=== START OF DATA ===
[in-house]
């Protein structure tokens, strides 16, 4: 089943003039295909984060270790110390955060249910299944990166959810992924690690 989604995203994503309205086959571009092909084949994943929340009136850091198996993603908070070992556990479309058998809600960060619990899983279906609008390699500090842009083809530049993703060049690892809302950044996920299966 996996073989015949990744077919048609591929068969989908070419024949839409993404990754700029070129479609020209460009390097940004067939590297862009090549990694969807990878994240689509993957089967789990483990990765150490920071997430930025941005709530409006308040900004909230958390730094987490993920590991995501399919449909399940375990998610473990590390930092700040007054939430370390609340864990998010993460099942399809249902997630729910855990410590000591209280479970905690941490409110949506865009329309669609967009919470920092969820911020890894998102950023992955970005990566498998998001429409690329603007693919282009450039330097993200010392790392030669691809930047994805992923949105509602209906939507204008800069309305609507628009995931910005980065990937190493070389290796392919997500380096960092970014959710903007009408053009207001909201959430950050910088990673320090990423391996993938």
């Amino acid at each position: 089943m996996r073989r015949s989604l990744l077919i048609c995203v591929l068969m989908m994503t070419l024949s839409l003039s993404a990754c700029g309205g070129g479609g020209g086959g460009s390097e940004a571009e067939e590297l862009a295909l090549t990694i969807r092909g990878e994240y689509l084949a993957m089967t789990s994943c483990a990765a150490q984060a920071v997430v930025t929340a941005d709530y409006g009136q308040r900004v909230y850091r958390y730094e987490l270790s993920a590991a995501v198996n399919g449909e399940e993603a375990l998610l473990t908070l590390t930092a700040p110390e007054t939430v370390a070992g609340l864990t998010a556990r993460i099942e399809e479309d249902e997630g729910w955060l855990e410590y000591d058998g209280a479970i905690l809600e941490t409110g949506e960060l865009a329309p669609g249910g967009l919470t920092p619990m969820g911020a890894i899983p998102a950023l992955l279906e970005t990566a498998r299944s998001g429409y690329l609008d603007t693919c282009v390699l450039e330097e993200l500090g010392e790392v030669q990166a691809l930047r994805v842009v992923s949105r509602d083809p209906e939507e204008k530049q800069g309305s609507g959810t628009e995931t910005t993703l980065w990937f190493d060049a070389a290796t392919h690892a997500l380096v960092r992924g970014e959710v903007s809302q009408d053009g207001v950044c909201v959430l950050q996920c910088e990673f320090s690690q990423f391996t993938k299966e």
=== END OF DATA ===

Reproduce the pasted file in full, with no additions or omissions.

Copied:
[in-house]
């Protein structure tokens, strides 16, 4: 089943003039295909984060270790110390955060249910299944990166959810992924690690 989604995203994503309205086959571009092909084949994943929340009136850091198996993603908070070992556990479309058998809600960060619990899983279906609008390699500090842009083809530049993703060049690892809302950044996920299966 996996073989015949990744077919048609591929068969989908070419024949839409993404990754700029070129479609020209460009390097940004067939590297862009090549990694969807990878994240689509993957089967789990483990990765150490920071997430930025941005709530409006308040900004909230958390730094987490993920590991995501399919449909399940375990998610473990590390930092700040007054939430370390609340864990998010993460099942399809249902997630729910855990410590000591209280479970905690941490409110949506865009329309669609967009919470920092969820911020890894998102950023992955970005990566498998998001429409690329603007693919282009450039330097993200010392790392030669691809930047994805992923949105509602209906939507204008800069309305609507628009995931910005980065990937190493070389290796392919997500380096960092970014959710903007009408053009207001909201959430950050910088990673320090990423391996993938």
């Amino acid at each position: 089943m996996r073989r015949s989604l990744l077919i048609c995203v591929l068969m989908m994503t070419l024949s839409l003039s993404a990754c700029g309205g070129g479609g020209g086959g460009s390097e940004a571009e067939e590297l862009a295909l090549t990694i969807r092909g990878e994240y689509l084949a993957m089967t789990s994943c483990a990765a150490q984060a920071v997430v930025t929340a941005d709530y409006g009136q308040r900004v909230y850091r958390y730094e987490l270790s993920a590991a995501v198996n399919g449909e399940e993603a375990l998610l473990t908070l590390t930092a700040p110390e007054t939430v370390a070992g609340l864990t998010a556990r993460i099942e399809e479309d249902e997630g729910w955060l855990e410590y000591d058998g209280a479970i905690l809600e941490t409110g949506e960060l865009a329309p669609g249910g967009l919470t920092p619990m969820g911020a890894i899983p998102a950023l992955l279906e970005t990566a498998r299944s998001g429409y690329l609008d603007t693919c282009v390699l450039e330097e993200l500090g010392e790392v030669q990166a691809l930047r994805v842009v992923s949105r509602d083809p209906e939507e204008k530049q800069g309305s609507g959810t628009e995931t910005t993703l980065w990937f190493d060049a070389a290796t392919h690892a997500l380096v960092r992924g970014e959710v903007s809302q009408d053009g207001v950044c909201v959430l950050q996920c910088e990673f320090s690690q990423f391996t993938k299966e």